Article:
In response to our new series What’s Up With That?, a Home Page reader asked the following question: What is the history of Mooreland Mansion?

The Mooreland mansion is a Greek-revival-style antebellum home in Brentwood that dates back to 1838. It was a private residence for most of its existence, but starting in the early 1980s began to be used as office space. Presently, it sits adjacent to the Hilton Garden Inn hotel at 217 Centerview Drive, in the CityPark development. The hotel was designed to complement the historic home.

The land that Mooreland mansion sits on was granted to General Robert Irvin in 1785 for his service in the Revolutionary War. The land was later passed from Irvin to his daughter, Eleanor, and her husband, James Moore. Robert Irvin Moore, the couple’s son, began construction of Mooreland in about 1838 after his parents passing. He died before the house was finished, and his brother, Alexander, took over the building project.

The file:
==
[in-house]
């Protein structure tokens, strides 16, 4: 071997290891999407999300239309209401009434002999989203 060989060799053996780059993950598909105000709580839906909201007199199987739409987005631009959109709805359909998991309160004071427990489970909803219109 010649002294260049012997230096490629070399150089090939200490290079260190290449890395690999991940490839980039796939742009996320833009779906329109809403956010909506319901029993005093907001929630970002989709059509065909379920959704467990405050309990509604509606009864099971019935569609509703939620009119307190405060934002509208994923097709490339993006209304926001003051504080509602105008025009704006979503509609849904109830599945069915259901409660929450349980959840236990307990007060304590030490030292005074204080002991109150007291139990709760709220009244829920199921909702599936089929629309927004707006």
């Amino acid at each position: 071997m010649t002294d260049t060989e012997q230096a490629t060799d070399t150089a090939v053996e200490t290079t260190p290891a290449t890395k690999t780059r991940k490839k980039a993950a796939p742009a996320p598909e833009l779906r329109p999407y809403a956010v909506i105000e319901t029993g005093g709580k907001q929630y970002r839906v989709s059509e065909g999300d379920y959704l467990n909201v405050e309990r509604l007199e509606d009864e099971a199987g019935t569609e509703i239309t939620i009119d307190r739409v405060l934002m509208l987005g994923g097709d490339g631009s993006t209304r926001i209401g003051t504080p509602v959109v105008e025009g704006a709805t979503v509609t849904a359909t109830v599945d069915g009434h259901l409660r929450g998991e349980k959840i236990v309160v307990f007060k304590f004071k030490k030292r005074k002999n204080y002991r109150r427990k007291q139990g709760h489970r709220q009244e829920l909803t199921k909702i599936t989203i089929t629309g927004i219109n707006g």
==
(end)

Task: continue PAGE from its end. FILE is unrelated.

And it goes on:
Brentwood historian Vance Little described the finished project in his book “Historic Brentwood:” “The completed house contains 28 rooms, with a full basement where the house servants lived…Its Greek Revival architectural style is typical of fine country homes of the period. It was designed for gracious living, with wide halls, large rooms, and 14-foot ceilings.”

The home was added to the National Register of Historic Places in 1975. More information about the home’s style can be found in Mooreland’s register application.